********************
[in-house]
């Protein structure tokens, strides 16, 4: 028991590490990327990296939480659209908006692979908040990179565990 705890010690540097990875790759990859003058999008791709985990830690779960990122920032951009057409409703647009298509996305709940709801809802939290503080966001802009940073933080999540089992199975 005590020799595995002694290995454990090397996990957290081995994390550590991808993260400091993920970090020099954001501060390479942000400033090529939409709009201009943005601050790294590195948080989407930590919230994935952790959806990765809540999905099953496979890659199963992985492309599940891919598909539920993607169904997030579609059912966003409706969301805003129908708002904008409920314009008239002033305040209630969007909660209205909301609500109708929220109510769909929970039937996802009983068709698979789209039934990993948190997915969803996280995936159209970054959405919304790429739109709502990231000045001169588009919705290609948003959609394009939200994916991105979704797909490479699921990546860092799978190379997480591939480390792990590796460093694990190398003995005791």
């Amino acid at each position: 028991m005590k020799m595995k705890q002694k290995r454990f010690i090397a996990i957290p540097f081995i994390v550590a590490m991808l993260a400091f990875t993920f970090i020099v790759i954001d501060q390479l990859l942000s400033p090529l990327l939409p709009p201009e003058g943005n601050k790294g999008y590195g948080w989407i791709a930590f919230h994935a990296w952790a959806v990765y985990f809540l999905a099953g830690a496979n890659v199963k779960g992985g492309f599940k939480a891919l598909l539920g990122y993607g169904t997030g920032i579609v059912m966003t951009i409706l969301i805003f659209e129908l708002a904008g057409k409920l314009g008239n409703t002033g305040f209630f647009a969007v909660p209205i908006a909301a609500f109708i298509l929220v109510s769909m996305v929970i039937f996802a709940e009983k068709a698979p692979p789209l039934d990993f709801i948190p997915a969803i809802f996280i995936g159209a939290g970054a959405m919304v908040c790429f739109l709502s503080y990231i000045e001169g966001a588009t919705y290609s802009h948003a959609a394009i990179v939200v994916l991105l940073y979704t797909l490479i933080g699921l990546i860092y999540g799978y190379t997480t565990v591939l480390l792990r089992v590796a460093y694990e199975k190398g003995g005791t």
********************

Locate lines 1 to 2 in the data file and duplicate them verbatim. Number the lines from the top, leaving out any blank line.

[in-house]
């Protein structure tokens, strides 16, 4: 028991590490990327990296939480659209908006692979908040990179565990 705890010690540097990875790759990859003058999008791709985990830690779960990122920032951009057409409703647009298509996305709940709801809802939290503080966001802009940073933080999540089992199975 005590020799595995002694290995454990090397996990957290081995994390550590991808993260400091993920970090020099954001501060390479942000400033090529939409709009201009943005601050790294590195948080989407930590919230994935952790959806990765809540999905099953496979890659199963992985492309599940891919598909539920993607169904997030579609059912966003409706969301805003129908708002904008409920314009008239002033305040209630969007909660209205909301609500109708929220109510769909929970039937996802009983068709698979789209039934990993948190997915969803996280995936159209970054959405919304790429739109709502990231000045001169588009919705290609948003959609394009939200994916991105979704797909490479699921990546860092799978190379997480591939480390792990590796460093694990190398003995005791």